I intended to buy every Christmas ornament and “decorative pick” shoved under my left arm as I browsed bins on Black Friday, but something killed my bargain-buying buzz: Hoarders. (A&E, Mondays, 10 pm) More specifically, it was Jennifer, the stay-at-home mom who “loves to shop and gets a thrill from getting a great steal.” Hoarding experts rated her home as a “5” on the hoarding scale of 1 to 5. Would my obsession with acquiring inexpensive sparkly ornaments soon force me to knock out a wall and take over my children’s play room? I put them all back.
But Jennifer and all those profiled on Hoarders have lost the capacity to stop, having “an obsessive need to acquire and keep things, even if the items are worthless, hazardous or unsanitary.” Classified as both a compulsive mental disorder and a pathological condition, three million Americans reportedly suffer from compulsive hoarding.
On each episode, producers bring in a clinical psychologist to work on the hoarder’s emotional issues while professional crews haul off endless piles of newspapers, books, moldy clothes and garbage.
Since A&E debuted the reality series this summer, shame-filled relatives of the country’s most severe hoarders must have contacted the network. The level of putrid living conditions has surpassed the former Level 5 classification.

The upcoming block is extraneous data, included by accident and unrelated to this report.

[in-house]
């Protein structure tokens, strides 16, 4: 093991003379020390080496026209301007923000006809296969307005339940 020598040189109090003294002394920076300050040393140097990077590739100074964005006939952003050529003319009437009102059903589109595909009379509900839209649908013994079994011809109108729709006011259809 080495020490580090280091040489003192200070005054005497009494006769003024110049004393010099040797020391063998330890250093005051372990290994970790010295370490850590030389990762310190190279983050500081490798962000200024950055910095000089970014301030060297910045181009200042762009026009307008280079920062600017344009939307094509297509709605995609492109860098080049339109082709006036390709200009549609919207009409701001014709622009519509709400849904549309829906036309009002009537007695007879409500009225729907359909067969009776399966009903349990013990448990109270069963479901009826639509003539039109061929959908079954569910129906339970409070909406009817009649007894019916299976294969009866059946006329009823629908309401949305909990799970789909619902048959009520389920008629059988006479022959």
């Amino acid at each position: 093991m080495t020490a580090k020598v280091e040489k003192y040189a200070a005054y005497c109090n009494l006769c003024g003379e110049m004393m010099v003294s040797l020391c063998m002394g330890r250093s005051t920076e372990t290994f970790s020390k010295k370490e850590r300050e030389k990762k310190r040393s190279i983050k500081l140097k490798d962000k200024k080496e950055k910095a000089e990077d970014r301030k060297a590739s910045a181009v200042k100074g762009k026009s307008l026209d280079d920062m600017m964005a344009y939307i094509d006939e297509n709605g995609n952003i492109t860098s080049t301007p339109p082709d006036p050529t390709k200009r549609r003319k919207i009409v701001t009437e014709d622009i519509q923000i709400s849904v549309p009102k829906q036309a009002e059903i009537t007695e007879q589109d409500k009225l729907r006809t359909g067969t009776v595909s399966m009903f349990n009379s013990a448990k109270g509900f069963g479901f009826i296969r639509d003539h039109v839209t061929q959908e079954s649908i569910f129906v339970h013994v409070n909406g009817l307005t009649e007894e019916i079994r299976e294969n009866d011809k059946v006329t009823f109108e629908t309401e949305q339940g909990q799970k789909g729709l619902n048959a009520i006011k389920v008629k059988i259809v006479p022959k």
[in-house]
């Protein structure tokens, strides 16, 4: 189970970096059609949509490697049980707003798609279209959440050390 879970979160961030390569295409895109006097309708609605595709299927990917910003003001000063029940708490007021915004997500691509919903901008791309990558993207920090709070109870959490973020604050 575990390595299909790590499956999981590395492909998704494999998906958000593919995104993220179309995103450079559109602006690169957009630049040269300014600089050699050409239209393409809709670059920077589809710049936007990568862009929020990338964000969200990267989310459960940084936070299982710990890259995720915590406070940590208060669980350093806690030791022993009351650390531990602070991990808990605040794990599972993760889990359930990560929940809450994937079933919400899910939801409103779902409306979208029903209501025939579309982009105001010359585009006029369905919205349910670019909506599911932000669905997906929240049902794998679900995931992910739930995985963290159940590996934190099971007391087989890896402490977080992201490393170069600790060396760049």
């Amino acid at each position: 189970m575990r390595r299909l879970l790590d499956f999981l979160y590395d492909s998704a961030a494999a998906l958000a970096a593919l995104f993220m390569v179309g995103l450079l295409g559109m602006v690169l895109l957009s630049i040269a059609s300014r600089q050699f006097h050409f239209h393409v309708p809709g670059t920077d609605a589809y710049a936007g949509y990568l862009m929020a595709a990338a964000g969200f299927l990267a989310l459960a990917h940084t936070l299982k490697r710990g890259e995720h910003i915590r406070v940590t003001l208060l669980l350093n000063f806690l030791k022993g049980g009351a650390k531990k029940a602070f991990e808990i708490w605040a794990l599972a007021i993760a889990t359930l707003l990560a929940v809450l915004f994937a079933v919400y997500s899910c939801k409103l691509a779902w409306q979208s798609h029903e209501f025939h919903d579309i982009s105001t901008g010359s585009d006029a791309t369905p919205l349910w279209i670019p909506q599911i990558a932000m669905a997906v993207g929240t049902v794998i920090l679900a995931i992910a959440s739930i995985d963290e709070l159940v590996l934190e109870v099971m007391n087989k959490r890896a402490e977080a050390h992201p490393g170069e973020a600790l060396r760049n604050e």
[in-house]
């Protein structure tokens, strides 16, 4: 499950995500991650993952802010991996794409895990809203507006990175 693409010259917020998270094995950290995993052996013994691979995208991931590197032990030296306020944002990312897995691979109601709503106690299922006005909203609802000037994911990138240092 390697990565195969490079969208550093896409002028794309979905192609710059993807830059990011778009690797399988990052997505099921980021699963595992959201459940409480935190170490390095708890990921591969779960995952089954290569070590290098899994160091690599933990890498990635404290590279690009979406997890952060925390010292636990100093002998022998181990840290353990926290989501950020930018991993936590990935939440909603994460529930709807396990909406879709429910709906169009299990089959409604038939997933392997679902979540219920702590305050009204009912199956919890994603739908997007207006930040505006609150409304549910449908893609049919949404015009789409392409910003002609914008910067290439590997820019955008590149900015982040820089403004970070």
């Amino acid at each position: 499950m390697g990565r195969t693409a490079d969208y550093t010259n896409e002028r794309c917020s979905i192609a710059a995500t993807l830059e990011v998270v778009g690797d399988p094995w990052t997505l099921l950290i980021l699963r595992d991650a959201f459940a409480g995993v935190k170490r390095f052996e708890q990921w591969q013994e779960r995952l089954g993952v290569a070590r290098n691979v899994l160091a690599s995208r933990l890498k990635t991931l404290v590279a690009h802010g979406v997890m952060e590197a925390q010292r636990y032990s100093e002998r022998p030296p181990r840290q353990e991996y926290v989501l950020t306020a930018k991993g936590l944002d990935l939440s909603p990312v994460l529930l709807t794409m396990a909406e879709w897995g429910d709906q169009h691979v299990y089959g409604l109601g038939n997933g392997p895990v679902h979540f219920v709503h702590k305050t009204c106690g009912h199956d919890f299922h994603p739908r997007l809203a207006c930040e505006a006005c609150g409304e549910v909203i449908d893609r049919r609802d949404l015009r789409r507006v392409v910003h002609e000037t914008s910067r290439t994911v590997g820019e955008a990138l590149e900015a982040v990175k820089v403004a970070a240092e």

The Season Two premiere was almost worse than the couple with 45 dead cats. Augustine was living in her dilapidated house without water, gas, heat or appliances for four years. Since authorities removed her teenager 14 years ago, she gave up cleaning completely.
Crews refused to go into certain rooms because of all the human excrement. Plus, Augustine was defensive, mean and likely to re-offend.
I preferred 21-year-old Jake, who attached meaning to his garbage.
One minute, I was disgusted (“How can a Totino’s pizza box have value, you freak?”), and 10 minutes later, I was crying after he had a breakthrough while throwing away dog hair.
Alas, the occasional good endings on Hoarders are difficult to maintain.
Executive producer Jodi Flynn admits none of the episodes are open-and-shut.
“You can’t treat a hoarder in a short-term manner,” she commented online. “We don’t claim to cure anybody. We claim to help them — get them on the right path, if we can.”
And I’ll be watching, awestruck and nauseous, throwing away everything we see on the way to bed.
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